71% of Voters Named Hitler Are Democrats


There are a lot of factors that influence our political beliefs, including gender, race, level of education, the guidance of our parents, and our susceptibility to fairy tales about ancient nomadic desert Jews, to name but a few. Where we live certainly plays a big role, to the extent that it’s almost considered a given that a person’s zip code will be an accurate predictor of one’s politics.

But what about something harder to pin down like a name? Can we assume anything about a voter named Mike or Jennifer? Aside from the fact that their parents weren’t particularly imaginative, that is. How about more politically-loaded names, famous radicals like, say Che or Barack? What about conservative-sounding names, like Rush, or Dipshit?

A fun tool from the D.C. political consulting firm Clarity Campaign lets us explore the possibilities of what a name means when it comes to politics. The site prompts you to enter a name, which it runs against all of the data on registered voters in the country, and breaks down the results into charts that show the percentage of people with that name that identify as Republican or Democrat, how many other voters have that name, and other data like whether or not they have a gun in the house, attend church weekly, or have a college degree.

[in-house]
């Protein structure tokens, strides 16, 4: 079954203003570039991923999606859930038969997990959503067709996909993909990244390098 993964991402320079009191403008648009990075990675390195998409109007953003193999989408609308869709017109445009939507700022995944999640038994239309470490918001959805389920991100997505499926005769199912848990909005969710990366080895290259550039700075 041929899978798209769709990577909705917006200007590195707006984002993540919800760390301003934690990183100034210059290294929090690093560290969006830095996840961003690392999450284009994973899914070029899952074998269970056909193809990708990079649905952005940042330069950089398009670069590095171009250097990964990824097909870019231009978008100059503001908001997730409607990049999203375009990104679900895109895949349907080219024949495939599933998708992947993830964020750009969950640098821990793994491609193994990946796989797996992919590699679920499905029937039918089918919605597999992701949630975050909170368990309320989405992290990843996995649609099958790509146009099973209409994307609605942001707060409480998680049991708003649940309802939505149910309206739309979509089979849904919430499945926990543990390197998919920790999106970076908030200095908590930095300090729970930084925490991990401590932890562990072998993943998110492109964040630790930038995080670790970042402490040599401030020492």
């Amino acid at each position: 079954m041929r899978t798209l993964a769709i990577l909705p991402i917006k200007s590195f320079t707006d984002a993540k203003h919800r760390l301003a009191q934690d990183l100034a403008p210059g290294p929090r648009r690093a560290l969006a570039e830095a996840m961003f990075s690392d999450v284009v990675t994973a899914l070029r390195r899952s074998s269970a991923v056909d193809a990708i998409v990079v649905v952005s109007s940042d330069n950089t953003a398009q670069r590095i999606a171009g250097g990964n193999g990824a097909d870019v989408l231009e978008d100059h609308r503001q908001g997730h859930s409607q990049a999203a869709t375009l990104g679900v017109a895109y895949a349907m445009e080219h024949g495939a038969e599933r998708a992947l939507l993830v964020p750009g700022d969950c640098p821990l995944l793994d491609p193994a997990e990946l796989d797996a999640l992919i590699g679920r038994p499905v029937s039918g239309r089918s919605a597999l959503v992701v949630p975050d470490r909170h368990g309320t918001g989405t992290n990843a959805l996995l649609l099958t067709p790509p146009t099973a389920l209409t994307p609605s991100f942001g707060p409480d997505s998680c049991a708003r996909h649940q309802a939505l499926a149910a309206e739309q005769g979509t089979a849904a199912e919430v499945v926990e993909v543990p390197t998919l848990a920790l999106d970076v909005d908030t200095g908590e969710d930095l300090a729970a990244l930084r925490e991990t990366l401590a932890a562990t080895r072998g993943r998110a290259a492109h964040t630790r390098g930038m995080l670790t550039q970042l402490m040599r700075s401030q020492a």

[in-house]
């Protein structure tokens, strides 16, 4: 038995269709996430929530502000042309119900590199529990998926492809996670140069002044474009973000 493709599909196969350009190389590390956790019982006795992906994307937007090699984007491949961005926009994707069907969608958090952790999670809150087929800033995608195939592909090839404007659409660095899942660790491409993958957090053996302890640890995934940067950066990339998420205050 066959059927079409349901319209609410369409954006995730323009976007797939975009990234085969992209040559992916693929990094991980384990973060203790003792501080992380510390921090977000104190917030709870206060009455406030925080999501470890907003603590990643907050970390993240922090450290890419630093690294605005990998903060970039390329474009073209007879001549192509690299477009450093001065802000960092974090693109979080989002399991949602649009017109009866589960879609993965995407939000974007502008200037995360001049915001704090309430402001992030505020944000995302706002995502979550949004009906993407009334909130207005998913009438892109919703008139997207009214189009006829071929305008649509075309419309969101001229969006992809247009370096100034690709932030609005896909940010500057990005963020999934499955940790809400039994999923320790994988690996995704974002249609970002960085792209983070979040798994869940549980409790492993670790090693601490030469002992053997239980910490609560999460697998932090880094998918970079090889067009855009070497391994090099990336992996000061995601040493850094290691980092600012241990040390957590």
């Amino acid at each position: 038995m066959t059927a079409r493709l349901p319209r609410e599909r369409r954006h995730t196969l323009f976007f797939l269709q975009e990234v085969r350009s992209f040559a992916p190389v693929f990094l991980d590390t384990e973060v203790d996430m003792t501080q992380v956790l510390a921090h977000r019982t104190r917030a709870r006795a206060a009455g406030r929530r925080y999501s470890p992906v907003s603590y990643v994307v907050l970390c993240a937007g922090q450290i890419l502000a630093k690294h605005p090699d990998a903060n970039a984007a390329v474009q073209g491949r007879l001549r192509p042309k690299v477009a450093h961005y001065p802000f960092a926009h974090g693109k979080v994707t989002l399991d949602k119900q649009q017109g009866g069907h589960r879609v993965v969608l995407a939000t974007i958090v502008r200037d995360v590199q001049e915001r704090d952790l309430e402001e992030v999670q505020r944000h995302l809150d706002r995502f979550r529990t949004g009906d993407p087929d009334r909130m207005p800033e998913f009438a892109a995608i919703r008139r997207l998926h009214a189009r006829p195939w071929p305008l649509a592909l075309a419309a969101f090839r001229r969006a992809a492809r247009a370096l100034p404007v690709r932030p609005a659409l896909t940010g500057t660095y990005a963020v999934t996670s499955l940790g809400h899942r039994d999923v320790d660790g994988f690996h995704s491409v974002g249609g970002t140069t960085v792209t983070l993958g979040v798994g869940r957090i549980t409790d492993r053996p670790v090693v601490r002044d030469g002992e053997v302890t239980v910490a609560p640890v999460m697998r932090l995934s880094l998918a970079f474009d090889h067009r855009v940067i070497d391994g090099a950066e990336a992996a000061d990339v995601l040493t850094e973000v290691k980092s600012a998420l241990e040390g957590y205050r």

They don’t draw any overarching conclusions, themselves, but that doesn’t mean we can’t.

I entered a few names into the list to see what the results were. Some were more surprising than others. For example, 71% of voters named Hitler are Democrats, and 70.5% of Osamas. You guys were right this whole time! On the other hand, only 50.5% of voters named Nugent have a gun in the house. Something doesn’t seem right there. Strangely, there are 21 registered voters named God, 86% of which are Democrats, but only 31% of whom attend church weekly.

Play around with the tool here, and check out some of the results below:

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Luke O’Neil is a self-loathing journalist and blogger in Boston whose work has appeared in Esquire, Slate, The New Republic and many others. Follow him on Twitter (@lukeoneil47).

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